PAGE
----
Stop For a Second

I’ve been reading the book Radical Acceptance: Embracing Your Life With the Heart of a Buddha
by Tara Brach, Ph. D., and deeply enjoying it.  The last section dealt with the concept of the sacred pause.  This is a practice I try to work into my life, and it was great to get a reminder.

The idea is to take a moment to stop striving, or goal-seeking, or activity to try and get somewhere, something or someone and just be with what is real for you in the present moment.  It’s a sort of energetic reset.  Just taking a moment to see what is so, without judgment or plan.  It is a state of welcoming whatever is present, just as it is, and checking in with the core of ourselves.

Tara suggests the idea of picking a specific activity for practicing the pause.  Something you do on a regular daily basis.  This could be before you brush your teeth, before you leave the car, as you finish ting your shoes, as you sit down for lunch, or any activity that you do regularly where you can take a moment for yourself to pause.

I find a pause in my day to take a moment, or three, to just experience what I am experiencing consciously is incredibly invigorating and greatly sharpens mental focus.

You could try one right now before you read the rest of this post.  Take a few moments to close your eyes, relax your body and breathe easily.  Let your awareness scan through your current experience.  How does your chest feel? Your jaw? Is there any tightness there or elsewhere? Are there a stream of thoughts going through your mind? How does gravity feel on your flesh?  After a few breaths slowly open your eyes and go back to reading.  See how that feels.

In OA (and other 12-Step Programs) they have a version of this sacred stop that you can reach for (as a tool) when you are in the grip of negative emotions or energy.  It comes with the handy acronym – H.A.L.T.  That stands for Hungry, Angry, Lonely, Tired.  When you catch yourself lashing out in anger, fuming, stomping off, or telling take a moment and do an honest assessment.  Are you acting out for any of those reasons, and if so what can you do to actually address the issue?  It’s a wonderful way to get real with why you are acting the way you are.  You can then make an informed decision as to whether your current course of action will deal with the issue, or if a different course is called for.  Often in life we get driven to unskilled actions by misunderstood or unexamined feelings when we could actually address them and move on.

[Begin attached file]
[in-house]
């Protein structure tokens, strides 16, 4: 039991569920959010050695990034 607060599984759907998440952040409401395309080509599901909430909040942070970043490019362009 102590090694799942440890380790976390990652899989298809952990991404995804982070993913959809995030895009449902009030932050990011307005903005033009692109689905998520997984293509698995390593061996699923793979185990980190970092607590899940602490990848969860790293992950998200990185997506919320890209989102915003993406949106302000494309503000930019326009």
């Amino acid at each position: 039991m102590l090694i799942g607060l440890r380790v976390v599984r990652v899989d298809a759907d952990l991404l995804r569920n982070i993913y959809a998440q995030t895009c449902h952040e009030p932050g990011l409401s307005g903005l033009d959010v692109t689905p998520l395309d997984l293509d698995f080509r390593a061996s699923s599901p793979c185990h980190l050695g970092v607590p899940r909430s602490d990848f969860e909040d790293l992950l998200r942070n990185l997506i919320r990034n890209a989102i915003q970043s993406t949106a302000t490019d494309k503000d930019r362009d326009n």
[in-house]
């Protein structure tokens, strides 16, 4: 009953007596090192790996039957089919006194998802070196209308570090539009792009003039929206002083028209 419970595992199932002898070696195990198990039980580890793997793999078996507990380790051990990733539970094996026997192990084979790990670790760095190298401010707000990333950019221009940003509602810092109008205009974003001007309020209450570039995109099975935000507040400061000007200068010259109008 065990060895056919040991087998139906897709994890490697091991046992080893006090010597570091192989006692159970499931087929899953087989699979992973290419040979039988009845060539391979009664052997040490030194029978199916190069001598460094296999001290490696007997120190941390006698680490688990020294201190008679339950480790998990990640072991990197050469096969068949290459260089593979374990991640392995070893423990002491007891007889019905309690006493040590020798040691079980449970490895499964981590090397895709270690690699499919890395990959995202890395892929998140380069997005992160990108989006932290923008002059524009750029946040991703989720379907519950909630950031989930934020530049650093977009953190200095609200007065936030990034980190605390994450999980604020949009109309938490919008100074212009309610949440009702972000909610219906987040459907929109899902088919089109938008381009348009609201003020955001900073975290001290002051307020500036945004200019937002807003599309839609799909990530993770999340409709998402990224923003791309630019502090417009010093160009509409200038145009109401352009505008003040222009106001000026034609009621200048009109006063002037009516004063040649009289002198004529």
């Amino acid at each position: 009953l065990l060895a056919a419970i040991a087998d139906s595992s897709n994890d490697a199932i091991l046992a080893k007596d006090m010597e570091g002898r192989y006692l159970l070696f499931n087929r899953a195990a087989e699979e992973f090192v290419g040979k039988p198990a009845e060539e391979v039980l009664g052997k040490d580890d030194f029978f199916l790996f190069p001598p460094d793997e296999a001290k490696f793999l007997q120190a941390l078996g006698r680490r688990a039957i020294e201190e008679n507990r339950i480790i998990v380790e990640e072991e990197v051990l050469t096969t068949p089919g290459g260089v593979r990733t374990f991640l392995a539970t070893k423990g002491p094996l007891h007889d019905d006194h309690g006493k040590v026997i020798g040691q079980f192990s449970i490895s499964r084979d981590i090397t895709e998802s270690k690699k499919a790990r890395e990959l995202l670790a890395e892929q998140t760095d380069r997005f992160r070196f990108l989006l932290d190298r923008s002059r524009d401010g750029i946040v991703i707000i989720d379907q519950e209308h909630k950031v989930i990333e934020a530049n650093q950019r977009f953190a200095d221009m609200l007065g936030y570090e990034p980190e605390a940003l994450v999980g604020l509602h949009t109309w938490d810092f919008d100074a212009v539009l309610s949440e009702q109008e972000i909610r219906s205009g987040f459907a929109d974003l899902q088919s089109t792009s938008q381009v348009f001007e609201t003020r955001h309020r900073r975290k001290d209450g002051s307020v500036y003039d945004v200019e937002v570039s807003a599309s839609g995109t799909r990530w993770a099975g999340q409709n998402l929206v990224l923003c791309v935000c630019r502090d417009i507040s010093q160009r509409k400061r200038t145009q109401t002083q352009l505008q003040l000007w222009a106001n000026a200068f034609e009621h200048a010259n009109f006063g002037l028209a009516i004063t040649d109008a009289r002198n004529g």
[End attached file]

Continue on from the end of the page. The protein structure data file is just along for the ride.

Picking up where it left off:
If the idea of the sacred pause appeals to you I highly recommend you carry it around in your back pocket for a few days, get some use out of it and see if it works for you.  Let me know how it goes!

Cheers!

I Don’t Get It

I don’t “get it.” I’ll never “get it.”  In point of fact there is no (individual, solid, persistent, separate) I to “get it.”  And, I am surprisingly okay with that.  At least in this way I can be content with and enjoy the “it” I already inherently have and am, which, let’s be honest, is already pretty damn amazing just as it is.

Grateful for it All

You ever sit and watch the rain?  I do.  When I was  a kid growing up here in San Francisco we would have weeks of downpour in the fall and winter months.  I used to walk home from school getting soaked and looking forward to sitting in the living room with the curtains wide open, watching the rain stream down in thick splashes.  The street in front of our house would turn into a river, ripples blowing uphill in the wind.  I would sit there poking away at homework and watch the rain for hours, thinking about where it had come from and how it worked.

These days I am a little more in the know about what goes into making rain.  I have been on a Buddhism study kick lately and one of the concepts central to Buddhist thought is the idea of interdependent conditions which come together to form any, and every thing we encounter.  In order for rain to happen several conditions need to be present.  There has to be water, clouds, differing temperature pockets, the right amount of wind, and more.  If any of these factors is missing then there is no rain.  So, when you are looking at rain, what you are seeing is the culmination of causes and conditions.  If any one was not present then the phenomenon of rain would not be either.

The same is true of a chocolate cake.  Take away flour, eggs, milk, salt, chocolate, heat, or the person baking it and there will be no chocolate cake to be found.

This is also true of the experience I call my life.  In order for there to be this life right now there had to come together an staggeringly complex set of conditions and formations.  If any one of them was not present then neither would I be. From the countless breaths I have taken, to the food that has been provided by the labor of others, to the bed I sleep on, to the guy who cut me off in traffic, to the bank teller who was rude to me when I was twenty-two.  If any part was missing, so would I be.  The person that would be here would be someone else.

Seeing this the other day as I was walking home from work I was filled with a profound gratitude, for everything, everyone, and every situation I am with or have ever been with.  All of it is the sum total of causes and conditions that make up the man I call Travis.

Looking at things that way puts a very nice spin on them indeed.

As this year closes, with a grateful heart I offer a deep bow to all the conditions that have come together to form me.  Thank you all, each and everyone. (Yes, that gal who said I was cute “like a hippo” when I was 7 too.)

Peace and Love for the New Year!